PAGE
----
|Housing Market Profiles|
| Boise City, Idaho
A weaker local economy has not slowed housing sales in the Boise metropolitan area. As a result of affordable prices, low interest rates, and quality of life first-time homebuyers, move-up buyers, and retirees from out of state are purchasing homes at a rapid pace. In contrast the rental market is entering its second year of soft market conditions with high vacancy rates and flat rents because of competition from the sales market, continued apartment construction, and a weak labor market.
Labor market conditions in the Boise metropolitan area have been soft since 2001, slowing population growth substantially during the past 2 years compared with the high growth rates registered during the 1990s. According to the Idaho Department of Employment nonfarm employment in the Boise metropolitan area totaled 227,600 workers in the 12-month period ending June 2003, down 1.4 percent from a year ago. Led by firm closures and layoffs in the computer and electronic manufacturing industry groups, employment in the goods-producing sector fell by 1,500 jobs compared with a year ago, while service-producing employment showed almost no change over the past year. Significant hiring activity by healthcare providers and firms offering administrative services was offset by job losses in hospitality services and retail trade. The unemployment rate was 5.5 percent for the 12-month period ending June 2003, up a full percentage point from a year earlier.
Strong demand for homes is pushing sales figures toward record levels. New and existing home sales in the Boise metropolitan area totaled 10,468 during the 12-month period ending June 2003, up 10 percent from the previous period, according to data from Intermountain MLS. The median price of homes sold rose 4 percent during the period to $127,000. Sales of new homes, which comprise approximately 40 percent of total activity, increased 14 percent during this 12-month period. The median price of a new home in the Boise area was $129,000, up 2 percent compared with a year earlier. Local Realtors report that affordable new homes are enticing many first-time buyers to move from Boise and closer suburbs to the outlying smaller cities of Kuna, Nampa, and Caldwell. With lower costs for lots in these areas builders are able to offer larger homes at very competitive prices. Prices for new homes in these communities are typically in the $70,000 to $120,000 price range. Sales of new homes in this price range represent nearly half of all new homes sold in the Boise metropolitan area. It is estimated that the current inventory of available new and existing homes on the market in June 2003 was equal to a 4-month supply, down 1 month compared with June 2002.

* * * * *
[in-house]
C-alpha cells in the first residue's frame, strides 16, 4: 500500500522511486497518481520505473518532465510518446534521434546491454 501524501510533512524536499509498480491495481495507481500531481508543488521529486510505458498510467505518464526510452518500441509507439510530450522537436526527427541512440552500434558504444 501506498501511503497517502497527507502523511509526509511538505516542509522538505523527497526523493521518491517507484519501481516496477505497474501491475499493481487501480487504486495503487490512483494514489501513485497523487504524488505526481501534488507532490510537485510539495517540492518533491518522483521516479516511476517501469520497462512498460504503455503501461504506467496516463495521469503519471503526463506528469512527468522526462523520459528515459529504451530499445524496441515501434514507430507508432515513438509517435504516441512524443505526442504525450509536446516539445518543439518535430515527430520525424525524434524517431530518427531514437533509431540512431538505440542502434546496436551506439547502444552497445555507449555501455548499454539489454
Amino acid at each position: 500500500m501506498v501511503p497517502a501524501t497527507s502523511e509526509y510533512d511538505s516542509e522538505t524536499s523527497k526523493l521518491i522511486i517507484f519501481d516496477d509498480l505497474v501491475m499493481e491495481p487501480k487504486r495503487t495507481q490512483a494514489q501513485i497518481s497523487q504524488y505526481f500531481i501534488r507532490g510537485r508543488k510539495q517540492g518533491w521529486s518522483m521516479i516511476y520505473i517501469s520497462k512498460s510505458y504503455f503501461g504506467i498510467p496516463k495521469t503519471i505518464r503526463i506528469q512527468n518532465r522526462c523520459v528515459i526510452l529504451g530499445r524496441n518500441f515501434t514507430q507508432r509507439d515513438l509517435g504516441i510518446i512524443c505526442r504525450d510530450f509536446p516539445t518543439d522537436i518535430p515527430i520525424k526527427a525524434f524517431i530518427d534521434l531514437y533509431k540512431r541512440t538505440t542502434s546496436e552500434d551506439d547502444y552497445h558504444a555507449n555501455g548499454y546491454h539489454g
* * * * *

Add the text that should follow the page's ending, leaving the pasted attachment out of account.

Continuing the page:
Single-family permit activity for the 12 months ending May 2003 totaled 5,600 units, 6 percent above the previous period. This year is expected to be a very strong one for single-family construction, one of the bright spots in Boises economy, especially when compared with activity in commercial construction.
Rental market conditions remain very competitive in the Boise area. According to Ada Real Estates April report the vacancy rate for the nearly 13,000 units surveyed was 12 percent compared with 9 percent a year earlier. Overall rents have been flat during the past 12 months, averaging $660 for a two-bedroom apartment. Developments with two- and three-bedroom rental units are facing intense competition from newly built entry-level homes selling between $85,000 and $100,000. Rents for two-bedroom apartments in recently completed developments average $700, slightly more than the typical monthly mortgage payment for a $90,000 starter home. As a result homebuilders have been aggressively marketing entry-level homes to renters through leaflet campaigns at apartment complexes and through radio and television advertising. In response to rising vacancy rates apartment managers were offering large rental discounts and waiving move-in costs.
Multifamily building permit activity for the 12- month period ending May 2003 totaled 981 units, three-fourths of which is in the city of Boise; it includes a 250-unit apartment complex targeting the mid- to upper-end of the rental market and a 150-unit, moderate-income project to be built over the Ada County Courthouse. Boise State University has two buildings under construction on its campus that will provide housing for approximately 500 students starting school in fall 2004.
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